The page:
After the Sept. 11 attacks, some landlords installed sturdy posts outside their buildings to guard against future strikes.
A legacy of the current health crisis? Kettlebells with handles made of copper.
Opting for the brown metal known for its antimicrobial properties instead of steel is among the steps some developers are taking to keep viruses out of their amenity spaces.
While slow to embrace major changes — some developers say they’re hopeful that pandemics will not be a concern when their projects finally open in 2023 — developers are making tweaks in the face of the COVID era.
They’re adding cabana-lined roof decks, repurposing lounges as outdoor schools and switching out built-in couches for more movable versions to facilitate social distancing, as well as adding ventilation systems that are deluxe even by the standards of luxury apartments.
“We haven’t had drastic changes,” said Whitney Kraus, the director of architecture and planning for Brown Harris Stevens Development Marketing, but added, “I don’t think amenities will ever go back to the way they were before.”
Some upgrades will likely appeal whether a disease is rampaging or not.
The residents of Astoria Lights, a co-op redevelopment on 38th Street in Queens, for instance, will probably enjoy a new roof deck long after the COVID crisis has passed.
After watching residents throng to an existing public roof deck after it reopened in July and noticing that units with private terraces at the Rowan, a nearby project, were hot commodities during the lockdown, the co-op decided to boost the complex’s amount of outdoor space, said John Petras, a RockFarmer co-managing principal.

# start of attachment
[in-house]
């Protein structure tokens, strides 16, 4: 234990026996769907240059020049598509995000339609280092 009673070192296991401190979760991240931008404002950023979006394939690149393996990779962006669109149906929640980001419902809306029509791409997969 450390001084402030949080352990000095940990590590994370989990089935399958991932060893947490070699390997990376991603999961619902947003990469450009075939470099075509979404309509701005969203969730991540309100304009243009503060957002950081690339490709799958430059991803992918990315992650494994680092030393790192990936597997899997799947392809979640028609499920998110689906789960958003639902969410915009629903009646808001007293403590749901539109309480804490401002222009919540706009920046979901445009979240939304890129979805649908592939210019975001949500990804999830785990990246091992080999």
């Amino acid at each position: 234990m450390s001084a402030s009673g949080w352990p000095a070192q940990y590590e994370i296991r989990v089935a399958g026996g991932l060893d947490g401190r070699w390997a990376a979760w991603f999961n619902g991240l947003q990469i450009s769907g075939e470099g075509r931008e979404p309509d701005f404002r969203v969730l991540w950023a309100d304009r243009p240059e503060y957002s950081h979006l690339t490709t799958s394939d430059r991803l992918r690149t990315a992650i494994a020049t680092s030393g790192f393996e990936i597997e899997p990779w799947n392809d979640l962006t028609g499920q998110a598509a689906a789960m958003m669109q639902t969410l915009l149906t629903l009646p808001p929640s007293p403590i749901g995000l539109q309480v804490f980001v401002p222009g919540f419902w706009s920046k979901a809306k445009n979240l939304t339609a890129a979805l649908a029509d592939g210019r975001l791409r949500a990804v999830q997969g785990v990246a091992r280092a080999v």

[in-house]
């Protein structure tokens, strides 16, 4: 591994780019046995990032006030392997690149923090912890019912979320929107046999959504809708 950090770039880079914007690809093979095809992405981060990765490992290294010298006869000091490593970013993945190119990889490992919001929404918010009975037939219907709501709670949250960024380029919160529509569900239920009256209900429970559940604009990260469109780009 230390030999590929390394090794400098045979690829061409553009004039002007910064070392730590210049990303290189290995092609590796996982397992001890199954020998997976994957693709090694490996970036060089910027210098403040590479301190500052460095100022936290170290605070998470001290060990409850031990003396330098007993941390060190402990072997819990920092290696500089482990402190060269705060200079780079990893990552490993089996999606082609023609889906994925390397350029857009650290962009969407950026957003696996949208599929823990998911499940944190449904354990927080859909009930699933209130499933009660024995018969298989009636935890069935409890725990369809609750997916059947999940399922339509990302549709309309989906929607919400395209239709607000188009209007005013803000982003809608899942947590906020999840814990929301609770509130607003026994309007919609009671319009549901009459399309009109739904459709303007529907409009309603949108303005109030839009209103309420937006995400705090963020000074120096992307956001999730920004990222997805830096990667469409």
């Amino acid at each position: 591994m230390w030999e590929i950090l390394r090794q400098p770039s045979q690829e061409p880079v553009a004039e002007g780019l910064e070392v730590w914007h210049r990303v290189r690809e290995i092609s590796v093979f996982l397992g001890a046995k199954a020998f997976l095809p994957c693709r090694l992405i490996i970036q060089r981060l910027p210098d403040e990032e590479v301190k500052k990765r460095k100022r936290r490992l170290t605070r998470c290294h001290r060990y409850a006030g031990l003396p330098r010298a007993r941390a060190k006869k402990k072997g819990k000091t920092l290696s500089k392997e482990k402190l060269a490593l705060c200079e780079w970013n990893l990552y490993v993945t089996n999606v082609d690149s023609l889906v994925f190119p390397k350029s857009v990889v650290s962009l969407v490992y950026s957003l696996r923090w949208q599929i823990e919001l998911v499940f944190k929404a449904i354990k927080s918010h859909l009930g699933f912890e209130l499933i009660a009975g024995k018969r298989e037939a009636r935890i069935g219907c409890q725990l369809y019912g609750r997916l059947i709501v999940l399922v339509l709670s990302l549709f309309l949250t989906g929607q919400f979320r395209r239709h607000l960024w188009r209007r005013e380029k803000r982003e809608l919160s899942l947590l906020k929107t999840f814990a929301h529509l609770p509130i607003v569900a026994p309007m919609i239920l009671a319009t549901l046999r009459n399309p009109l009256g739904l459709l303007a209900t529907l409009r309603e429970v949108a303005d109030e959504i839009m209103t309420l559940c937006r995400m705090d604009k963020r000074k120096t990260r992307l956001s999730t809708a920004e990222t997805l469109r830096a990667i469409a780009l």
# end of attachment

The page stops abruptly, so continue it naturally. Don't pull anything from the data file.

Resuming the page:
The planned new deck will be the third at the buff-brick four-building co-op, which has 167 apartments, 138 of which are being converted from rentals in phases. One-bedrooms start at $575,000.
Plans for the deck, which will be presented to the co-op board for approval this fall, will offer about a dozen private cabanas, curtain-lined seating areas measuring about 100 square feet with starting prices of about $45,000 a pop. Putting them atop a prewar structure won’t be a snap, Petras said: “It’s a major job and a major expense,” about $250,000 for the deck alone. “But there is a demand.”
In fact, six of seven cabanas on the building’s second deck, which had been planned pre-COVID and is about to be constructed, sold quickly, he added.
Quarantine has forced tweaks to other amenities. A planned basement co-working center will now install dividers around workspaces, to make them more private, while hammocks in courtyards will be similarly cordoned off. And a rooftop garden on the second deck, has been redesigned to include walking paths.
“We’re not going to go all in on protecting the building against pandemics, assuming they will keep happening,” Petras said. “But for now, we’re doing everything we can.”
Rental complexes seem to be rationing amenities differently. Gotham Organization, a rental developer at work on new projects, is undertaking a sort of test drive on some existing properties to see what works.
Properties like Gotham West in Manhattan and the Ashland in Brooklyn, for example, now require tenants to use an app called Amenity Boss — created this spring in response to lockdowns — to reserve their outdoor time in public courtyards, roof decks and terraces.
And when Gotham reopens its gyms this month, capacity will be limited to 33% of what is permitted. Six-foot social distancing will also be required, which Gotham will enforce by unplugging some treadmills and other workout machines.